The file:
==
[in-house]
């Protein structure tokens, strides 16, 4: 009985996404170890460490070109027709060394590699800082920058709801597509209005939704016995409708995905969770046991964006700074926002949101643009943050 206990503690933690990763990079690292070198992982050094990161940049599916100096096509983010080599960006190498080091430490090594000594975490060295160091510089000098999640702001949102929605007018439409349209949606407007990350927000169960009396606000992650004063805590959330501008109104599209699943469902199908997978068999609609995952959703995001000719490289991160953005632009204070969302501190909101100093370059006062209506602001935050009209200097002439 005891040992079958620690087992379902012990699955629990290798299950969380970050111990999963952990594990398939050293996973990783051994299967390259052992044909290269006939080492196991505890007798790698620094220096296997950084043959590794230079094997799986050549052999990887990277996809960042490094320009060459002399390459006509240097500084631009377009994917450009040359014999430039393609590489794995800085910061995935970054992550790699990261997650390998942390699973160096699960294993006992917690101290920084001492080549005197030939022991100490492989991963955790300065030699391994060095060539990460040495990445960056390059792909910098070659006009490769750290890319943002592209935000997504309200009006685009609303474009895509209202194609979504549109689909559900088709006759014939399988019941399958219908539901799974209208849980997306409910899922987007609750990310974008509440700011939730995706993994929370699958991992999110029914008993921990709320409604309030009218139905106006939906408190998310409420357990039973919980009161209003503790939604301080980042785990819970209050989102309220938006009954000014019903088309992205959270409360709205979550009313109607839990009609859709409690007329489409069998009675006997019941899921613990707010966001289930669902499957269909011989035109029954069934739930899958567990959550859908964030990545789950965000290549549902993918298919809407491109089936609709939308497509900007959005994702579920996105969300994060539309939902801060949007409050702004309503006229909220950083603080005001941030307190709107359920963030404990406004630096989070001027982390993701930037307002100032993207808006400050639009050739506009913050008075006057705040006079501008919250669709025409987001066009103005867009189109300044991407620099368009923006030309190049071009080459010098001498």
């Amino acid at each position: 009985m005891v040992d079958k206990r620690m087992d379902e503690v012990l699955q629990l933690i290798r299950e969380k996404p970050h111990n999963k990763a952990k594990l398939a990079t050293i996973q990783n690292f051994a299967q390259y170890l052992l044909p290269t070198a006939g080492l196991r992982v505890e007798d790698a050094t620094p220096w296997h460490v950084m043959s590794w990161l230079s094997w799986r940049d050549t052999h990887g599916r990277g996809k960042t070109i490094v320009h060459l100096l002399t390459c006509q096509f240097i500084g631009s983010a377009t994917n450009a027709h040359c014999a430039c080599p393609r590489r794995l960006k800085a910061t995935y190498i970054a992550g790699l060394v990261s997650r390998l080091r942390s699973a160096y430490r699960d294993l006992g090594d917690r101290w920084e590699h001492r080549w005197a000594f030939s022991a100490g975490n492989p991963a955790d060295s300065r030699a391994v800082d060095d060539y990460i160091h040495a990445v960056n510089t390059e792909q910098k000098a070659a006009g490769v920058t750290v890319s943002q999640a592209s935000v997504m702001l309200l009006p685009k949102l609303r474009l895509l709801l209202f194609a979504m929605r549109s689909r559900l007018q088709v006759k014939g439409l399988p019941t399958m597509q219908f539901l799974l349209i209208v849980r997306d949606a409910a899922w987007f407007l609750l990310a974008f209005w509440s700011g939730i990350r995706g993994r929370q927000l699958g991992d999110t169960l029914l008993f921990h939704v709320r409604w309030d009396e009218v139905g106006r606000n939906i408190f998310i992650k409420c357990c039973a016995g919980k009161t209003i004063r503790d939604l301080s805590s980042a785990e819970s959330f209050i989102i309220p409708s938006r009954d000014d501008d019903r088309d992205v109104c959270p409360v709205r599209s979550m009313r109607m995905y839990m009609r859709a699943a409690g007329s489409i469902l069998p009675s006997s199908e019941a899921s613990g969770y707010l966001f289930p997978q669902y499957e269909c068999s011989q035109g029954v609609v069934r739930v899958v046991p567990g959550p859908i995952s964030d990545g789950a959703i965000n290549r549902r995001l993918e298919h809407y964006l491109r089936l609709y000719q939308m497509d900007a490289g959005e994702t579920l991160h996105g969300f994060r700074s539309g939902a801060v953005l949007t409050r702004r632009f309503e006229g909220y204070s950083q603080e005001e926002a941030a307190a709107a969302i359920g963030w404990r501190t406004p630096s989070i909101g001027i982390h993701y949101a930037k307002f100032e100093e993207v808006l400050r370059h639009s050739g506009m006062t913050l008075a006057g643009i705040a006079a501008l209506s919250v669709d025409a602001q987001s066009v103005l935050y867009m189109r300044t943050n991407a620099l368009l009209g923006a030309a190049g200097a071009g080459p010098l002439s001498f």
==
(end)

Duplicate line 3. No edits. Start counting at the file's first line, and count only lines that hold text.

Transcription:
């Amino acid at each position: 009985m005891v040992d079958k206990r620690m087992d379902e503690v012990l699955q629990l933690i290798r299950e969380k996404p970050h111990n999963k990763a952990k594990l398939a990079t050293i996973q990783n690292f051994a299967q390259y170890l052992l044909p290269t070198a006939g080492l196991r992982v505890e007798d790698a050094t620094p220096w296997h460490v950084m043959s590794w990161l230079s094997w799986r940049d050549t052999h990887g599916r990277g996809k960042t070109i490094v320009h060459l100096l002399t390459c006509q096509f240097i500084g631009s983010a377009t994917n450009a027709h040359c014999a430039c080599p393609r590489r794995l960006k800085a910061t995935y190498i970054a992550g790699l060394v990261s997650r390998l080091r942390s699973a160096y430490r699960d294993l006992g090594d917690r101290w920084e590699h001492r080549w005197a000594f030939s022991a100490g975490n492989p991963a955790d060295s300065r030699a391994v800082d060095d060539y990460i160091h040495a990445v960056n510089t390059e792909q910098k000098a070659a006009g490769v920058t750290v890319s943002q999640a592209s935000v997504m702001l309200l009006p685009k949102l609303r474009l895509l709801l209202f194609a979504m929605r549109s689909r559900l007018q088709v006759k014939g439409l399988p019941t399958m597509q219908f539901l799974l349209i209208v849980r997306d949606a409910a899922w987007f407007l609750l990310a974008f209005w509440s700011g939730i990350r995706g993994r929370q927000l699958g991992d999110t169960l029914l008993f921990h939704v709320r409604w309030d009396e009218v139905g106006r606000n939906i408190f998310i992650k409420c357990c039973a016995g919980k009161t209003i004063r503790d939604l301080s805590s980042a785990e819970s959330f209050i989102i309220p409708s938006r009954d000014d501008d019903r088309d992205v109104c959270p409360v709205r599209s979550m009313r109607m995905y839990m009609r859709a699943a409690g007329s489409i469902l069998p009675s006997s199908e019941a899921s613990g969770y707010l966001f289930p997978q669902y499957e269909c068999s011989q035109g029954v609609v069934r739930v899958v046991p567990g959550p859908i995952s964030d990545g789950a959703i965000n290549r549902r995001l993918e298919h809407y964006l491109r089936l609709y000719q939308m497509d900007a490289g959005e994702t579920l991160h996105g969300f994060r700074s539309g939902a801060v953005l949007t409050r702004r632009f309503e006229g909220y204070s950083q603080e005001e926002a941030a307190a709107a969302i359920g963030w404990r501190t406004p630096s989070i909101g001027i982390h993701y949101a930037k307002f100032e100093e993207v808006l400050r370059h639009s050739g506009m006062t913050l008075a006057g643009i705040a006079a501008l209506s919250v669709d025409a602001q987001s066009v103005l935050y867009m189109r300044t943050n991407a620099l368009l009209g923006a030309a190049g200097a071009g080459p010098l002439s001498f």